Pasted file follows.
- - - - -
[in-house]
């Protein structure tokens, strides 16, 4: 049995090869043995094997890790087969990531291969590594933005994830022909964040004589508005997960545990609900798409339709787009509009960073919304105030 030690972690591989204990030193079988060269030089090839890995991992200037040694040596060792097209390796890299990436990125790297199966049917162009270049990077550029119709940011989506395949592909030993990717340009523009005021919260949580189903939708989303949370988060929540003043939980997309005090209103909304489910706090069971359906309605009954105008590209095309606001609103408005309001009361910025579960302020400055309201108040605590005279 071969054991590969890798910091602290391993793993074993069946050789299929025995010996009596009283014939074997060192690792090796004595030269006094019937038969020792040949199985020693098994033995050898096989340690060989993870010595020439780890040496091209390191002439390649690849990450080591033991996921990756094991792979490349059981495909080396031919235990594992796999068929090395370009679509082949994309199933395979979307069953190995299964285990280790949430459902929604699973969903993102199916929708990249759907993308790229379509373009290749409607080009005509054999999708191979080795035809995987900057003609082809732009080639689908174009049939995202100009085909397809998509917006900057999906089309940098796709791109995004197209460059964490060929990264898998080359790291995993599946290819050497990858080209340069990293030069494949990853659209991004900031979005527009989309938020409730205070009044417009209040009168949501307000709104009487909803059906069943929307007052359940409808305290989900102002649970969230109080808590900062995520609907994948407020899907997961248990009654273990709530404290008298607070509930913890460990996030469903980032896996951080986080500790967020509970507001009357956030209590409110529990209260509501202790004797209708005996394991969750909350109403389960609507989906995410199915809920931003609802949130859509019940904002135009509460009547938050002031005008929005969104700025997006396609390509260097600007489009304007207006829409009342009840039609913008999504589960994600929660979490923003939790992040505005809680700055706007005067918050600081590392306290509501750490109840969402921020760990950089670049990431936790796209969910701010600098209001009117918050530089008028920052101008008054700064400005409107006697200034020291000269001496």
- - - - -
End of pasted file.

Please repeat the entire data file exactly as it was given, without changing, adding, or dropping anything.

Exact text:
[in-house]
């Protein structure tokens, strides 16, 4: 049995090869043995094997890790087969990531291969590594933005994830022909964040004589508005997960545990609900798409339709787009509009960073919304105030 030690972690591989204990030193079988060269030089090839890995991992200037040694040596060792097209390796890299990436990125790297199966049917162009270049990077550029119709940011989506395949592909030993990717340009523009005021919260949580189903939708989303949370988060929540003043939980997309005090209103909304489910706090069971359906309605009954105008590209095309606001609103408005309001009361910025579960302020400055309201108040605590005279 071969054991590969890798910091602290391993793993074993069946050789299929025995010996009596009283014939074997060192690792090796004595030269006094019937038969020792040949199985020693098994033995050898096989340690060989993870010595020439780890040496091209390191002439390649690849990450080591033991996921990756094991792979490349059981495909080396031919235990594992796999068929090395370009679509082949994309199933395979979307069953190995299964285990280790949430459902929604699973969903993102199916929708990249759907993308790229379509373009290749409607080009005509054999999708191979080795035809995987900057003609082809732009080639689908174009049939995202100009085909397809998509917006900057999906089309940098796709791109995004197209460059964490060929990264898998080359790291995993599946290819050497990858080209340069990293030069494949990853659209991004900031979005527009989309938020409730205070009044417009209040009168949501307000709104009487909803059906069943929307007052359940409808305290989900102002649970969230109080808590900062995520609907994948407020899907997961248990009654273990709530404290008298607070509930913890460990996030469903980032896996951080986080500790967020509970507001009357956030209590409110529990209260509501202790004797209708005996394991969750909350109403389960609507989906995410199915809920931003609802949130859509019940904002135009509460009547938050002031005008929005969104700025997006396609390509260097600007489009304007207006829409009342009840039609913008999504589960994600929660979490923003939790992040505005809680700055706007005067918050600081590392306290509501750490109840969402921020760990950089670049990431936790796209969910701010600098209001009117918050530089008028920052101008008054700064400005409107006697200034020291000269001496």